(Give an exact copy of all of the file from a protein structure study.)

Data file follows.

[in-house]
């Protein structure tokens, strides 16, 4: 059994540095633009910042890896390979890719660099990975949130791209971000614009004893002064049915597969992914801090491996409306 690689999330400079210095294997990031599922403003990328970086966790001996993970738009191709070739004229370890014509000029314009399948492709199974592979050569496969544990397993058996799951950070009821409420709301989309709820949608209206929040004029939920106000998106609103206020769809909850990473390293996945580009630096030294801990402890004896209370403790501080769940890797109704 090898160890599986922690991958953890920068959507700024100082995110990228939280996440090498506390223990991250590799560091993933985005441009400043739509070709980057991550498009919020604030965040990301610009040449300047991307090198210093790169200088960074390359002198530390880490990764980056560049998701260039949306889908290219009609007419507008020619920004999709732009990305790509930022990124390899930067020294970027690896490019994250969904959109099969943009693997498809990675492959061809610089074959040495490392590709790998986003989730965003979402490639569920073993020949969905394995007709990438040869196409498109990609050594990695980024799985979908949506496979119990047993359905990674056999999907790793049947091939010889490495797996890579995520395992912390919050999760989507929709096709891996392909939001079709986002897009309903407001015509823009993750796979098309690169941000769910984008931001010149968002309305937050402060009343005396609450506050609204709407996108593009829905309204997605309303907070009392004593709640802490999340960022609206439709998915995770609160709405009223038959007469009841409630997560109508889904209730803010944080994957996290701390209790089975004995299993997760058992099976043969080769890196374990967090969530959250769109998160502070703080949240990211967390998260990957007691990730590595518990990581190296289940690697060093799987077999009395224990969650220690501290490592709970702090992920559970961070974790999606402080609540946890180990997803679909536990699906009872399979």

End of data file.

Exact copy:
[in-house]
């Protein structure tokens, strides 16, 4: 059994540095633009910042890896390979890719660099990975949130791209971000614009004893002064049915597969992914801090491996409306 690689999330400079210095294997990031599922403003990328970086966790001996993970738009191709070739004229370890014509000029314009399948492709199974592979050569496969544990397993058996799951950070009821409420709301989309709820949608209206929040004029939920106000998106609103206020769809909850990473390293996945580009630096030294801990402890004896209370403790501080769940890797109704 090898160890599986922690991958953890920068959507700024100082995110990228939280996440090498506390223990991250590799560091993933985005441009400043739509070709980057991550498009919020604030965040990301610009040449300047991307090198210093790169200088960074390359002198530390880490990764980056560049998701260039949306889908290219009609007419507008020619920004999709732009990305790509930022990124390899930067020294970027690896490019994250969904959109099969943009693997498809990675492959061809610089074959040495490392590709790998986003989730965003979402490639569920073993020949969905394995007709990438040869196409498109990609050594990695980024799985979908949506496979119990047993359905990674056999999907790793049947091939010889490495797996890579995520395992912390919050999760989507929709096709891996392909939001079709986002897009309903407001015509823009993750796979098309690169941000769910984008931001010149968002309305937050402060009343005396609450506050609204709407996108593009829905309204997605309303907070009392004593709640802490999340960022609206439709998915995770609160709405009223038959007469009841409630997560109508889904209730803010944080994957996290701390209790089975004995299993997760058992099976043969080769890196374990967090969530959250769109998160502070703080949240990211967390998260990957007691990730590595518990990581190296289940690697060093799987077999009395224990969650220690501290490592709970702090992920559970961070974790999606402080609540946890180990997803679909536990699906009872399979």